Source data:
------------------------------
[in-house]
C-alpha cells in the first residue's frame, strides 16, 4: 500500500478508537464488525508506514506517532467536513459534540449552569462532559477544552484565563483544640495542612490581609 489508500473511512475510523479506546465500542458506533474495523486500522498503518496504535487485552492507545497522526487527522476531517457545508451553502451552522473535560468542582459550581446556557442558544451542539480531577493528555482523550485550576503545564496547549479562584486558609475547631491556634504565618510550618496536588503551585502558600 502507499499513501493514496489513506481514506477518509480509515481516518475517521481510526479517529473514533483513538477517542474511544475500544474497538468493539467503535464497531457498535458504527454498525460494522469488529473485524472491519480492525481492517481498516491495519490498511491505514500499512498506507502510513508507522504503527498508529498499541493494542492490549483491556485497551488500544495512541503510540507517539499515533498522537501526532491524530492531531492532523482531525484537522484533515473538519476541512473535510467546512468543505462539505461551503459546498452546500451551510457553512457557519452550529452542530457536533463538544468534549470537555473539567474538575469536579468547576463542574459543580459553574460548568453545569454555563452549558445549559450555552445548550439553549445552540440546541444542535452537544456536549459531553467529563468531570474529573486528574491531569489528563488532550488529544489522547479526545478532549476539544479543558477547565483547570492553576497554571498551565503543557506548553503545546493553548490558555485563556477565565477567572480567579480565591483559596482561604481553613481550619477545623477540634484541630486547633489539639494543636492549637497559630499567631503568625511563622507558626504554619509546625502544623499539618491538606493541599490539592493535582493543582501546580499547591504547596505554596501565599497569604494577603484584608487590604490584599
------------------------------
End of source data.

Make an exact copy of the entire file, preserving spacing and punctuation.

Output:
[in-house]
C-alpha cells in the first residue's frame, strides 16, 4: 500500500478508537464488525508506514506517532467536513459534540449552569462532559477544552484565563483544640495542612490581609 489508500473511512475510523479506546465500542458506533474495523486500522498503518496504535487485552492507545497522526487527522476531517457545508451553502451552522473535560468542582459550581446556557442558544451542539480531577493528555482523550485550576503545564496547549479562584486558609475547631491556634504565618510550618496536588503551585502558600 502507499499513501493514496489513506481514506477518509480509515481516518475517521481510526479517529473514533483513538477517542474511544475500544474497538468493539467503535464497531457498535458504527454498525460494522469488529473485524472491519480492525481492517481498516491495519490498511491505514500499512498506507502510513508507522504503527498508529498499541493494542492490549483491556485497551488500544495512541503510540507517539499515533498522537501526532491524530492531531492532523482531525484537522484533515473538519476541512473535510467546512468543505462539505461551503459546498452546500451551510457553512457557519452550529452542530457536533463538544468534549470537555473539567474538575469536579468547576463542574459543580459553574460548568453545569454555563452549558445549559450555552445548550439553549445552540440546541444542535452537544456536549459531553467529563468531570474529573486528574491531569489528563488532550488529544489522547479526545478532549476539544479543558477547565483547570492553576497554571498551565503543557506548553503545546493553548490558555485563556477565565477567572480567579480565591483559596482561604481553613481550619477545623477540634484541630486547633489539639494543636492549637497559630499567631503568625511563622507558626504554619509546625502544623499539618491538606493541599490539592493535582493543582501546580499547591504547596505554596501565599497569604494577603484584608487590604490584599